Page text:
RMR Real Estate Income Fund (RIF) and RMR Asia Pacific Real Estate Fund (RAP) both trade on the NYSE-Amex. The investment advisor had a series of funds that went through much turmoil, and these two funds are the result of the merger of the remnants.
Both RIF and RAP have been selling at extreme discounts and are well worth examining. They appear to have stabilized in their goals and the discounts from net asset value approaching 20% adds to their appeal. Each fund invests in real estate but with substantially different orientations and goals. I will address each one separately.
RMR Real Estate Income Fund
RIF seeks to produce income from its real estate investments, with capital appreciation, over time. It is invested primarily in Real Estate Investments Trusts (REITs) as follows:
Common securities - 55%
Preferred securities - 43%
Short term investments - 2%
The investment portfolio is allocated over the following sectors:
Lodging/resorts REITs - 25%
Office REITs - 12%
Diversified REITs - 12%
Apartment REITs - 11%
Others REITs - 33%
Other securities - 7%
For the six months ending June 30, 2011, the net yield was 4.83% with portfolio turnover of less than 5%. RIF had gross assets of slightly more than $ 93,000,000 with $ 26,000,000 of leverage, bringing gross assets to slightly less than $ 120,000,000.
It should be noted that the turmoil experienced by the RMR group of closed end real estate funds related to being fully leveraged as the portfolio of securities collapsed. At present the existing leverage is as follows:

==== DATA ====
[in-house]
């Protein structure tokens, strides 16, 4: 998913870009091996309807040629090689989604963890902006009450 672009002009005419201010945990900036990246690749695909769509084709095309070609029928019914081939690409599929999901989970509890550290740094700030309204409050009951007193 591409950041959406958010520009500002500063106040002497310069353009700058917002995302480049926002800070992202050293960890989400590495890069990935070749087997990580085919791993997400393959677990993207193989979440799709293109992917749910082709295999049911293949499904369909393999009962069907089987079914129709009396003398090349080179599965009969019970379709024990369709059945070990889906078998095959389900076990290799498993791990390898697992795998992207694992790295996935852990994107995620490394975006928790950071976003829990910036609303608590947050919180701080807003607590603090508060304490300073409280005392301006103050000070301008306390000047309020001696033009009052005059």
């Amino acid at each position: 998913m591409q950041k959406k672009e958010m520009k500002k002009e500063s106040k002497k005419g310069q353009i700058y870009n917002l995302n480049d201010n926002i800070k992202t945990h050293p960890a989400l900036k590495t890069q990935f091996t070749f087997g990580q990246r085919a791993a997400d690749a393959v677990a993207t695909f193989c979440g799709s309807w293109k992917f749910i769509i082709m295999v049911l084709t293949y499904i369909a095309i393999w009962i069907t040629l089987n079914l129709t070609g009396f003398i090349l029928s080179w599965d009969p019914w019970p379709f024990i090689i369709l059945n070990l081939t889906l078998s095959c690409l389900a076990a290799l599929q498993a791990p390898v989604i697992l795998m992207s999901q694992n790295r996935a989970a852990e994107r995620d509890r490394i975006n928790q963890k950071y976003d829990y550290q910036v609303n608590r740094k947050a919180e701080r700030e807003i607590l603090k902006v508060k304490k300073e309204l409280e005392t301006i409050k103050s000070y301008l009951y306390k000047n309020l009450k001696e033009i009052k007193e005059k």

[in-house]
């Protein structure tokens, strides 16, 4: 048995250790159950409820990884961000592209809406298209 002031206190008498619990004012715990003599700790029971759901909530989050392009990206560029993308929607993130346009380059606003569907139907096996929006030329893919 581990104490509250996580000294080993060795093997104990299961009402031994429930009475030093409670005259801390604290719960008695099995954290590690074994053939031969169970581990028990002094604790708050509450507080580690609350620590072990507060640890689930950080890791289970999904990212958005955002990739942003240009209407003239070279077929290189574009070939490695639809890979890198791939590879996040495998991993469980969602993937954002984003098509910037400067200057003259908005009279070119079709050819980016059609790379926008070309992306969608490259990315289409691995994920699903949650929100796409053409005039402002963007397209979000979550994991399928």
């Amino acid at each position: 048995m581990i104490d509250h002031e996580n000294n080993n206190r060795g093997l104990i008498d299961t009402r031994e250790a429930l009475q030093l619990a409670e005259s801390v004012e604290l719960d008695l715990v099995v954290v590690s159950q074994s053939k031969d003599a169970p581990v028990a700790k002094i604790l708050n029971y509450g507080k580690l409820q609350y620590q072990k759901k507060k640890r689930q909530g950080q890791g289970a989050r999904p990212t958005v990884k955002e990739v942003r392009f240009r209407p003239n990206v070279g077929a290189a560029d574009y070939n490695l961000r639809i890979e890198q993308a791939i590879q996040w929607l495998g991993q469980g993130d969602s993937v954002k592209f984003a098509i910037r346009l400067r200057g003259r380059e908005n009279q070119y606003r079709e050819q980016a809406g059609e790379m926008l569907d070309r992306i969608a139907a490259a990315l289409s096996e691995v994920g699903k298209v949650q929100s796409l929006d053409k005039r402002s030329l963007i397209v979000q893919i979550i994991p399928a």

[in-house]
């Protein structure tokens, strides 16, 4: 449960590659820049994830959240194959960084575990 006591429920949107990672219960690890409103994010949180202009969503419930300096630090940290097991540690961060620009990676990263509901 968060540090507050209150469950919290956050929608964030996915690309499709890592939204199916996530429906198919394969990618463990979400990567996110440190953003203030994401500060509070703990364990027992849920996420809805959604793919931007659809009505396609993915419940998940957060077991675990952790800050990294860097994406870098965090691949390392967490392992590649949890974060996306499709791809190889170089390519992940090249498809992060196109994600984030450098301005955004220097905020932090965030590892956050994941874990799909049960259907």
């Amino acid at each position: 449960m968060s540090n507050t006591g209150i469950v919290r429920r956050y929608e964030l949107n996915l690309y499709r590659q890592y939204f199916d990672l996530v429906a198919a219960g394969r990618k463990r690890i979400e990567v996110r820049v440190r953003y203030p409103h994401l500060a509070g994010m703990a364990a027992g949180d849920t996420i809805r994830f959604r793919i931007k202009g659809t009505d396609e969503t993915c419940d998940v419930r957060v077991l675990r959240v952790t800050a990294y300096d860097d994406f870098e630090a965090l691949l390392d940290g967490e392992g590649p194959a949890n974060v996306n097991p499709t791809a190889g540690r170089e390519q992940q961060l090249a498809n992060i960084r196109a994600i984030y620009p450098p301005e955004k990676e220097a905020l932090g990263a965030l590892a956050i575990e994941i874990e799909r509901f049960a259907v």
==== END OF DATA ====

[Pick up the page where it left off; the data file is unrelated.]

Revolving credit facility - $10,000,000 - 10.7%
Preferred shares - $16,675,000 - 17.9%
This 28.6% leverage is below the maximum allowed to retain Chapter M of the Internal Revenue Code status as a pass through entity but does not leave all that much margin for error. RIF does have in excess of $51,000,000 of preferred securities to produce sufficient income to more than service its leveraged debt.
The portfolio is well diversified over many different sectors of the REIT spectrum and does produce a decent yield. If real estate prospers, then so will RIF. If real estate swoons, then so will this portfolio. Preferred shares offer only a small measure of protection over the common shares.
It is not a bad way of investing in real estate while seeking a current return. Needless to say the discount adds to the attraction. To make this a meaningful investment, it must be bought on the cheap. Look for the discount to net assets to approach 20% before committing.
RMR Asia Pacific Real Estate Fund
RAP is a non-leveraged real estate fund investing primarily in Southeast Asia. RAP has a turnover in excess of 50% and pays no dividends. It is intended for capital appreciation. As of June 30, 2011, it had assets of slightly more than $ 73,000,000. Its portfolio was geographically diversified as follows:
Australia - 14.6%
China - 7.3%
Hong Kong - 38.7%
Japan - 23.3%
Singapore - 13.0%
India - .8%
I have written about Alpine Global (AWP) in Seeking Alpha and I'm a strong believer in every investor having some of his/her assets in global real estate. AWP is a much bigger fund but may lack the zest of RAP. When RAP is at a large discount, then it is worth purchasing. If AWP and RAP are at similar discounts, or even close, then i would buy AWP. It never hurts to hold two funds rather than just one.